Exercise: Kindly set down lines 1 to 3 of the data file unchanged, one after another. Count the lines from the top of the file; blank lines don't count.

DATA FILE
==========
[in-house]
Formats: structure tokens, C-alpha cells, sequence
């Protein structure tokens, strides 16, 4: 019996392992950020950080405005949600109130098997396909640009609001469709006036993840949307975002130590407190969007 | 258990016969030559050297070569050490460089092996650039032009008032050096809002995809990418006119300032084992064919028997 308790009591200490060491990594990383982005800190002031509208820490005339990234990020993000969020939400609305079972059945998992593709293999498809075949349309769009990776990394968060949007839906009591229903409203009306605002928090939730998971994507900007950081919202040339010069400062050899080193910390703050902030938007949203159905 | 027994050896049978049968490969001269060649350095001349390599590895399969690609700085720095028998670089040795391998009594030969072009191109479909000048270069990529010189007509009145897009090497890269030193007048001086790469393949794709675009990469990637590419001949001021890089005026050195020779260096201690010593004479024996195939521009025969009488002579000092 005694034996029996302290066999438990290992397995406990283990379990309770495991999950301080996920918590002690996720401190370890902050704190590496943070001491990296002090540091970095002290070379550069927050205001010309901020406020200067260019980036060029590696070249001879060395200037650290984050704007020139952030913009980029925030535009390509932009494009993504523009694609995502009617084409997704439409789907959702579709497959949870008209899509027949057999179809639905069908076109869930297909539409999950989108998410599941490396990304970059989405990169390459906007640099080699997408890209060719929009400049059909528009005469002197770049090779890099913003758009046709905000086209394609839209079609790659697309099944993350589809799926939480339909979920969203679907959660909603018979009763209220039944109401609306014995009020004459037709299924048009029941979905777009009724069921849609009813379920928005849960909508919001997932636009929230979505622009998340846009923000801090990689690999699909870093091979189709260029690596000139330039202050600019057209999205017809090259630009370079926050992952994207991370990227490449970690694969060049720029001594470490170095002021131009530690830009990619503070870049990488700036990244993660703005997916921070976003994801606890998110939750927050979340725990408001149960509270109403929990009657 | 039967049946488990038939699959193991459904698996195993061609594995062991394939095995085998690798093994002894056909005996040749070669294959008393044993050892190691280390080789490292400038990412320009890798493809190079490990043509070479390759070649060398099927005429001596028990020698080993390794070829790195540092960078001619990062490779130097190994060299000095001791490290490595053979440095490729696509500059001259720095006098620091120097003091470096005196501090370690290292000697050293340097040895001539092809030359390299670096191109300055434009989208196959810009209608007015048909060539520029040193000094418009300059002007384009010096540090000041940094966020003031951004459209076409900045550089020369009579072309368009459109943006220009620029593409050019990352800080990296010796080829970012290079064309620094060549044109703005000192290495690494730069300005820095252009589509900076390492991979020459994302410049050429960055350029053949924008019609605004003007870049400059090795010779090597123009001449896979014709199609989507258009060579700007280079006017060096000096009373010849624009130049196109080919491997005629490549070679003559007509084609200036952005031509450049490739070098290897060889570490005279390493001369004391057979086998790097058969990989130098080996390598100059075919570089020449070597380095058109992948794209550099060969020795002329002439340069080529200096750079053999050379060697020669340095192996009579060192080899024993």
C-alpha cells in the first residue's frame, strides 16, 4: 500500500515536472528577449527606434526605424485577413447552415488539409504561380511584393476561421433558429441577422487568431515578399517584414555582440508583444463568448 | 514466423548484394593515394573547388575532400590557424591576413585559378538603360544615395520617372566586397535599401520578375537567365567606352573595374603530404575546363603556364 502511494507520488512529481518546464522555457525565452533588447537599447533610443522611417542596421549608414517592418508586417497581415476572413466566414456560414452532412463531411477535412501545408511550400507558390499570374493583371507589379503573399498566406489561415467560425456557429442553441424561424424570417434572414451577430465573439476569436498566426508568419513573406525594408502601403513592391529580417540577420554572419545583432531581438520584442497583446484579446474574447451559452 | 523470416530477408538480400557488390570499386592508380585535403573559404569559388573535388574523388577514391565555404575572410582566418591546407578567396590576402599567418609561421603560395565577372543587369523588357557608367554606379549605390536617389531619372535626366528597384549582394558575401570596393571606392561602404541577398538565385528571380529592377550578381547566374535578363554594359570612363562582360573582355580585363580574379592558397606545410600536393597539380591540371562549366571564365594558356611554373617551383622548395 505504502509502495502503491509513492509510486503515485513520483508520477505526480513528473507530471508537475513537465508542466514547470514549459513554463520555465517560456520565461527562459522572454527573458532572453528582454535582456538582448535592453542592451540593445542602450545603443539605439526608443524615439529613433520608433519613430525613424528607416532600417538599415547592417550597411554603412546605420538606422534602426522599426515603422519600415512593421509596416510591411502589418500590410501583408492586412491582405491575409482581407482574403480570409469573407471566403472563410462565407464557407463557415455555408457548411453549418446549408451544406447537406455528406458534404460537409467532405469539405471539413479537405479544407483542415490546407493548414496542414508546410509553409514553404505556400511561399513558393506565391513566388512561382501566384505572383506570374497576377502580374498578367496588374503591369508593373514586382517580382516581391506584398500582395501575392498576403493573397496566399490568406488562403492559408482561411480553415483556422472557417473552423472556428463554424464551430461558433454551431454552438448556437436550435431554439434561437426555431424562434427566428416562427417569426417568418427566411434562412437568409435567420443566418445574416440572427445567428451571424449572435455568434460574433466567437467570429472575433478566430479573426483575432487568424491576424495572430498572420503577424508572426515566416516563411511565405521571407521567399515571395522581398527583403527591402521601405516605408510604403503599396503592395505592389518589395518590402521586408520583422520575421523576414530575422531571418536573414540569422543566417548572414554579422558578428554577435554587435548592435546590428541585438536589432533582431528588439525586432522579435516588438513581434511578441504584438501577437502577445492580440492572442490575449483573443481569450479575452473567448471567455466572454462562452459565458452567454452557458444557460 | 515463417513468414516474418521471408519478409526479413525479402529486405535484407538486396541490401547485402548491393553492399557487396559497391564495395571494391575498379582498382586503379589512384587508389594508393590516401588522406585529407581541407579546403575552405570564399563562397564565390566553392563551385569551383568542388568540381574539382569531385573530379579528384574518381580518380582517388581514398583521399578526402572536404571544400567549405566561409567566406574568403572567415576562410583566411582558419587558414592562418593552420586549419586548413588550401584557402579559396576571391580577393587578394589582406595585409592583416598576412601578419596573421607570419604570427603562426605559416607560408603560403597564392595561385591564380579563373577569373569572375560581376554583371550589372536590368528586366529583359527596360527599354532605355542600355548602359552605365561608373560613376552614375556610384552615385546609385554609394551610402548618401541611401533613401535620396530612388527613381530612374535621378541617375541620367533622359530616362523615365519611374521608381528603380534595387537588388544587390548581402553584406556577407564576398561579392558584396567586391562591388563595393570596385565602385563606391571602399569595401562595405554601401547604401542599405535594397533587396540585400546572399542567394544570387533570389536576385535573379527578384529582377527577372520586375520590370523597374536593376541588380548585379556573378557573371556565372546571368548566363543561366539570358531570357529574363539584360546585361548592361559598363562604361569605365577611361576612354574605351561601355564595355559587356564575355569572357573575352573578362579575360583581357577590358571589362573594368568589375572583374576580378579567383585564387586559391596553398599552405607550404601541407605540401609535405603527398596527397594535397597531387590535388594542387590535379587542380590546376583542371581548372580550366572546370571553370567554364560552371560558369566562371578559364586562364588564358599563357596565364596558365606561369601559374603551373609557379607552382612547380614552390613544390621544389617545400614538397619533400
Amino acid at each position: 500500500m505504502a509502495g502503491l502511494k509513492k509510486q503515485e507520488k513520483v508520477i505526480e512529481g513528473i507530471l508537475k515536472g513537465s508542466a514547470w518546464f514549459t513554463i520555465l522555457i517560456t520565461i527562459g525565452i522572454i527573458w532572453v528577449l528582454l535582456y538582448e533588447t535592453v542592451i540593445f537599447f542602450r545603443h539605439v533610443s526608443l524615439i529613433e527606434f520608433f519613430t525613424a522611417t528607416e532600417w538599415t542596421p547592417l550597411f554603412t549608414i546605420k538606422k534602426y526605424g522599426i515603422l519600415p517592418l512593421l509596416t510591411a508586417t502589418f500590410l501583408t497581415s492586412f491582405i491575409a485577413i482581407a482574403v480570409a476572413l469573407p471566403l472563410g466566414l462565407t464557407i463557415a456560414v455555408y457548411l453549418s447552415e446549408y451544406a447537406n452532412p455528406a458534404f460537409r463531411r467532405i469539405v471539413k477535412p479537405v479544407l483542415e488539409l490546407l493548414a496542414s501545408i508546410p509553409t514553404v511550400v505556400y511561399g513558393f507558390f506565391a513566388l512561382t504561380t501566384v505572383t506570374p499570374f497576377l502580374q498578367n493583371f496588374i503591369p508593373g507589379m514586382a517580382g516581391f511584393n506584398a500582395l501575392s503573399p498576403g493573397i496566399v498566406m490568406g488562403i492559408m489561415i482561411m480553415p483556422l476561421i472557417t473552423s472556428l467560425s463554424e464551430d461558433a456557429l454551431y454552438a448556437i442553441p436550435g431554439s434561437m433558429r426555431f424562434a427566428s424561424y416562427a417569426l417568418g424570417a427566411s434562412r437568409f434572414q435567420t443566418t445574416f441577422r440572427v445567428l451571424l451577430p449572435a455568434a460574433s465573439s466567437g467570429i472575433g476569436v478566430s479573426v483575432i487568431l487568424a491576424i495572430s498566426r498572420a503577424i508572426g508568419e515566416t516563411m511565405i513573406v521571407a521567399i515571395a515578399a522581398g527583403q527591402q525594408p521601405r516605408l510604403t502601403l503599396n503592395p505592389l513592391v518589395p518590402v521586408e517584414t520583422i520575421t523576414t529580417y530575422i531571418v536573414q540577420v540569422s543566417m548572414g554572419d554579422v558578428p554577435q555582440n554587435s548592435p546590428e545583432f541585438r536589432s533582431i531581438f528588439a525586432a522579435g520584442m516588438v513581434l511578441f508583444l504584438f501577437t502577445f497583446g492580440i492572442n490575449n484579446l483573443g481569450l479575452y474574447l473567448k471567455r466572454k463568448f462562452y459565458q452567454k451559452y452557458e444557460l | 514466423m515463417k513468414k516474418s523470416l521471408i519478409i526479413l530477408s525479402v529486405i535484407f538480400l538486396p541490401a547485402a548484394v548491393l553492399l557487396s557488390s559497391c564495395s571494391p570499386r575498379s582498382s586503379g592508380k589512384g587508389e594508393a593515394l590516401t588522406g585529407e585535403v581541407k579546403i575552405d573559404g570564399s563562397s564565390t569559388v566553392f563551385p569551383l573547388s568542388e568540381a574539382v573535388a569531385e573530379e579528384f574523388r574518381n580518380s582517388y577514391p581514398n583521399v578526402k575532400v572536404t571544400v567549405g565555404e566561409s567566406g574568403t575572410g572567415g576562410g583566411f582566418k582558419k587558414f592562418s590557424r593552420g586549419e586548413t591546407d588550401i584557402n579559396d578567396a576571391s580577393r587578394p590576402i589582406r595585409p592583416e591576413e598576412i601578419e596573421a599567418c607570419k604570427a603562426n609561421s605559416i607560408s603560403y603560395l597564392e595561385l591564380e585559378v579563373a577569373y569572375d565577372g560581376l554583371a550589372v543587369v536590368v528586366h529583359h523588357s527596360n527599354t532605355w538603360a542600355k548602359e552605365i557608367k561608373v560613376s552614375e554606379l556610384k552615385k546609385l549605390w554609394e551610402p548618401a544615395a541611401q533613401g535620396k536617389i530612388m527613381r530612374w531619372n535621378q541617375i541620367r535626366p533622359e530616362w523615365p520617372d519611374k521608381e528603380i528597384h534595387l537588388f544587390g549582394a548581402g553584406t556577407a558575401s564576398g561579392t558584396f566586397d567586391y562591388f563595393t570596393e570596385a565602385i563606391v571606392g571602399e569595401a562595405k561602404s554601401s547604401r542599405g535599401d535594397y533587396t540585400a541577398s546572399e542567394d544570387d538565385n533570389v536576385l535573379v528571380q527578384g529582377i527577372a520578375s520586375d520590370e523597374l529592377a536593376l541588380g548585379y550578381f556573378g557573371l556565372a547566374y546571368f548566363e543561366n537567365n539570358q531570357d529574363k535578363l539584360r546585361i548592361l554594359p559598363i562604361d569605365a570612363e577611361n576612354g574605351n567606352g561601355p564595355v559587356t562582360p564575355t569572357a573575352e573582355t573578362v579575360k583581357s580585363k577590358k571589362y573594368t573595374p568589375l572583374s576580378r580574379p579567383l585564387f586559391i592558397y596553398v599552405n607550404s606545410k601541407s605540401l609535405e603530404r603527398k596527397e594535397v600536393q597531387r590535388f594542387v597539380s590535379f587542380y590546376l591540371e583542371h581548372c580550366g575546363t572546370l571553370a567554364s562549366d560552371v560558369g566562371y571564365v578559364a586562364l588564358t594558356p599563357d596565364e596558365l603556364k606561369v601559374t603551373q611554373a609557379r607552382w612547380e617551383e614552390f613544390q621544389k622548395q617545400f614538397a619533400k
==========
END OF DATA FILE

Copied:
[in-house]
Formats: structure tokens, C-alpha cells, sequence
């Protein structure tokens, strides 16, 4: 019996392992950020950080405005949600109130098997396909640009609001469709006036993840949307975002130590407190969007 | 258990016969030559050297070569050490460089092996650039032009008032050096809002995809990418006119300032084992064919028997 308790009591200490060491990594990383982005800190002031509208820490005339990234990020993000969020939400609305079972059945998992593709293999498809075949349309769009990776990394968060949007839906009591229903409203009306605002928090939730998971994507900007950081919202040339010069400062050899080193910390703050902030938007949203159905 | 027994050896049978049968490969001269060649350095001349390599590895399969690609700085720095028998670089040795391998009594030969072009191109479909000048270069990529010189007509009145897009090497890269030193007048001086790469393949794709675009990469990637590419001949001021890089005026050195020779260096201690010593004479024996195939521009025969009488002579000092 005694034996029996302290066999438990290992397995406990283990379990309770495991999950301080996920918590002690996720401190370890902050704190590496943070001491990296002090540091970095002290070379550069927050205001010309901020406020200067260019980036060029590696070249001879060395200037650290984050704007020139952030913009980029925030535009390509932009494009993504523009694609995502009617084409997704439409789907959702579709497959949870008209899509027949057999179809639905069908076109869930297909539409999950989108998410599941490396990304970059989405990169390459906007640099080699997408890209060719929009400049059909528009005469002197770049090779890099913003758009046709905000086209394609839209079609790659697309099944993350589809799926939480339909979920969203679907959660909603018979009763209220039944109401609306014995009020004459037709299924048009029941979905777009009724069921849609009813379920928005849960909508919001997932636009929230979505622009998340846009923000801090990689690999699909870093091979189709260029690596000139330039202050600019057209999205017809090259630009370079926050992952994207991370990227490449970690694969060049720029001594470490170095002021131009530690830009990619503070870049990488700036990244993660703005997916921070976003994801606890998110939750927050979340725990408001149960509270109403929990009657 | 039967049946488990038939699959193991459904698996195993061609594995062991394939095995085998690798093994002894056909005996040749070669294959008393044993050892190691280390080789490292400038990412320009890798493809190079490990043509070479390759070649060398099927005429001596028990020698080993390794070829790195540092960078001619990062490779130097190994060299000095001791490290490595053979440095490729696509500059001259720095006098620091120097003091470096005196501090370690290292000697050293340097040895001539092809030359390299670096191109300055434009989208196959810009209608007015048909060539520029040193000094418009300059002007384009010096540090000041940094966020003031951004459209076409900045550089020369009579072309368009459109943006220009620029593409050019990352800080990296010796080829970012290079064309620094060549044109703005000192290495690494730069300005820095252009589509900076390492991979020459994302410049050429960055350029053949924008019609605004003007870049400059090795010779090597123009001449896979014709199609989507258009060579700007280079006017060096000096009373010849624009130049196109080919491997005629490549070679003559007509084609200036952005031509450049490739070098290897060889570490005279390493001369004391057979086998790097058969990989130098080996390598100059075919570089020449070597380095058109992948794209550099060969020795002329002439340069080529200096750079053999050379060697020669340095192996009579060192080899024993």